Torque converters 10, 110 of the type shown in FIG. 1 and FIG. 2 are known as "wet" converters where a converter housing 12, 112 is entirely disposed within an interior 14, 114 of a transmission housing 16, 116. The converter housing 12, 112 encloses a pump 18, 118, a turbine 20, 120, a stator 22, 122, and a bypass mechanism 24, 124, all disposed around a central axis of rotation 26, 126. The torque converter 10, 110 is axially disposed between an engine (not shown) and a transmission (not shown). A front end 28, 128 of the converter is proximate to the engine and a rear end 30, 130 of the converter 10, 110 is proximate to the transmission.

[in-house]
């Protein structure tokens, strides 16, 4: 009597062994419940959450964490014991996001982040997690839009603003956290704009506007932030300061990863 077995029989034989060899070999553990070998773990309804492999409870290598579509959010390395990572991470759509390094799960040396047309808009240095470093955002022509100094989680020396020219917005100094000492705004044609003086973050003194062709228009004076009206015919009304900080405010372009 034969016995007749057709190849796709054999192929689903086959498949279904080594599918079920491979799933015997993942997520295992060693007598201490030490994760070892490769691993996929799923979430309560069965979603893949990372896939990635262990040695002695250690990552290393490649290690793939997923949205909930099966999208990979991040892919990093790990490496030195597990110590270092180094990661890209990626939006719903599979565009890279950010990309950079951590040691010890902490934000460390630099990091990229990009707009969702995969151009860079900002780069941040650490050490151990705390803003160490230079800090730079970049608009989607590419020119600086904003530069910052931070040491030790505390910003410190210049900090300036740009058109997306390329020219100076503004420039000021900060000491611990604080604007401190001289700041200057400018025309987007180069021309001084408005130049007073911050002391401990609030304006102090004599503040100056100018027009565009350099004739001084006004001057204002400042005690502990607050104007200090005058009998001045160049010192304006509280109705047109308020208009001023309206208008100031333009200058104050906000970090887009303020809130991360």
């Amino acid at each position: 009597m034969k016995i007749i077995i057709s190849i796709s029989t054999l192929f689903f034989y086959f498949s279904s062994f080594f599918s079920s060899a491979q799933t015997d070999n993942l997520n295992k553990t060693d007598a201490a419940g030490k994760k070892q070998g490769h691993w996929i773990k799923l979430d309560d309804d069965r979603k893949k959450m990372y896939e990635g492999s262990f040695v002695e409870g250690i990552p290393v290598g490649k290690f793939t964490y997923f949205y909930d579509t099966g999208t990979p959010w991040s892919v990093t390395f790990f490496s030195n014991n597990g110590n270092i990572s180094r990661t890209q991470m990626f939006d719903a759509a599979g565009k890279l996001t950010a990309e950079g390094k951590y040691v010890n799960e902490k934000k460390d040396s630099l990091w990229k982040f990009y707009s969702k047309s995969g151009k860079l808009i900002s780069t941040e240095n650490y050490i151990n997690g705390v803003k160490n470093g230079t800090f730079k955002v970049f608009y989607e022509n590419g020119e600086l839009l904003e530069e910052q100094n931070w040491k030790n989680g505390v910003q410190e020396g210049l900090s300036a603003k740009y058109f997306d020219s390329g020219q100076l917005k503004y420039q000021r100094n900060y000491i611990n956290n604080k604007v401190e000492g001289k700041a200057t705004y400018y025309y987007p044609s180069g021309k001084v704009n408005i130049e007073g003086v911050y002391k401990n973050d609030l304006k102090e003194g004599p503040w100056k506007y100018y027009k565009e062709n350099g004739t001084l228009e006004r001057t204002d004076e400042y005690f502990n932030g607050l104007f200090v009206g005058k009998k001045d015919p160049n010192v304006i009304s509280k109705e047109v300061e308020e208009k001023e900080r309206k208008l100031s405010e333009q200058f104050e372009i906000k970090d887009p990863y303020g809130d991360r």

The pump 18, 118 includes a pump shell 32, 132 and pump blades 34, 134. The pump 18, 118 is rotatively fixed to the engine. The turbine 20, 120 includes a turbine shell 36, 136 and turbine blades 38, 138. The turbine 20, 120 is rotatively fixed to a converter output member 40, 140. The stator 22, 122 is disposed between the turbine 20, 120 and the pump 18, 118 and is attached to a fixed shaft 42, 142 through a one way clutch 44, 144.
The converter housing 12, 112 is formed by bolting together a number of axially oriented parts. A rear end 46, 146 of a pump cover 48, 148 is fixed to a rear end 50, 150 of the pump shell 32, 132 the pump cover 48, 148 projecting forward and enclosing the pump shell 32, 132. The pump cover 48, 148 is fixed on a front end 52, 152 to an adapter plate 54, 154. The adapter plate 54, 154 is in turn fixed on a front end 56, 156 to a front cover 58, 158. The front cover 58, 158 is at the front end 28, 128 of the converter 10, 110 and is rotatively fixed to the engine.